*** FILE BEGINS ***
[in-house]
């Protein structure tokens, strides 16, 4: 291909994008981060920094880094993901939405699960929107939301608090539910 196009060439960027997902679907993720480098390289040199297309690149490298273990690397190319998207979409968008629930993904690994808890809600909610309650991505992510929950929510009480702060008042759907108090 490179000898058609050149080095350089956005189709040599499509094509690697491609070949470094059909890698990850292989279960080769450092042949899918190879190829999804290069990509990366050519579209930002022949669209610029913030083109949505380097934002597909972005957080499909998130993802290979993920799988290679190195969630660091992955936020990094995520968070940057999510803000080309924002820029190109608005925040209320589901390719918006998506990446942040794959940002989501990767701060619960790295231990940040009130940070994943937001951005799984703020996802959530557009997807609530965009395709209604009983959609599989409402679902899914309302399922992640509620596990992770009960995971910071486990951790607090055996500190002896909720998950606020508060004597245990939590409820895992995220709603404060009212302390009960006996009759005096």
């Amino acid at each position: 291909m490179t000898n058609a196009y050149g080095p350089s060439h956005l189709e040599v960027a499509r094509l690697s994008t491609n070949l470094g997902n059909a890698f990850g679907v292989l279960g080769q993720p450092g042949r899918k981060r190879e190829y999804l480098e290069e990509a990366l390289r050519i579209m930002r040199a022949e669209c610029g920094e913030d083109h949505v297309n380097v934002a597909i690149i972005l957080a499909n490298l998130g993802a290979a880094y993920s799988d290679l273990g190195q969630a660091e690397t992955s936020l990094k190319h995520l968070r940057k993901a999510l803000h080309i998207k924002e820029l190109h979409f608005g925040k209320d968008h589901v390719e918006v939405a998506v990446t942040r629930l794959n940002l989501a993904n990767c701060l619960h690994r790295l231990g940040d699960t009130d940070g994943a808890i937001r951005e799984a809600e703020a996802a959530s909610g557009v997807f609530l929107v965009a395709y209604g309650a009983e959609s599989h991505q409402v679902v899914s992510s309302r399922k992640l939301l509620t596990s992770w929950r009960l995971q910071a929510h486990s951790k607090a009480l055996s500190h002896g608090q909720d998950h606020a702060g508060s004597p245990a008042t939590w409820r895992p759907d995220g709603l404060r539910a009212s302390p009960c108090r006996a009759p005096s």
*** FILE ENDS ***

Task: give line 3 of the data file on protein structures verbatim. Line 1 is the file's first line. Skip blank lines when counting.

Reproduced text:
């Amino acid at each position: 291909m490179t000898n058609a196009y050149g080095p350089s060439h956005l189709e040599v960027a499509r094509l690697s994008t491609n070949l470094g997902n059909a890698f990850g679907v292989l279960g080769q993720p450092g042949r899918k981060r190879e190829y999804l480098e290069e990509a990366l390289r050519i579209m930002r040199a022949e669209c610029g920094e913030d083109h949505v297309n380097v934002a597909i690149i972005l957080a499909n490298l998130g993802a290979a880094y993920s799988d290679l273990g190195q969630a660091e690397t992955s936020l990094k190319h995520l968070r940057k993901a999510l803000h080309i998207k924002e820029l190109h979409f608005g925040k209320d968008h589901v390719e918006v939405a998506v990446t942040r629930l794959n940002l989501a993904n990767c701060l619960h690994r790295l231990g940040d699960t009130d940070g994943a808890i937001r951005e799984a809600e703020a996802a959530s909610g557009v997807f609530l929107v965009a395709y209604g309650a009983e959609s599989h991505q409402v679902v899914s992510s309302r399922k992640l939301l509620t596990s992770w929950r009960l995971q910071a929510h486990s951790k607090a009480l055996s500190h002896g608090q909720d998950h606020a702060g508060s004597p245990a008042t939590w409820r895992p759907d995220g709603l404060r539910a009212s302390p009960c108090r006996a009759p005096s």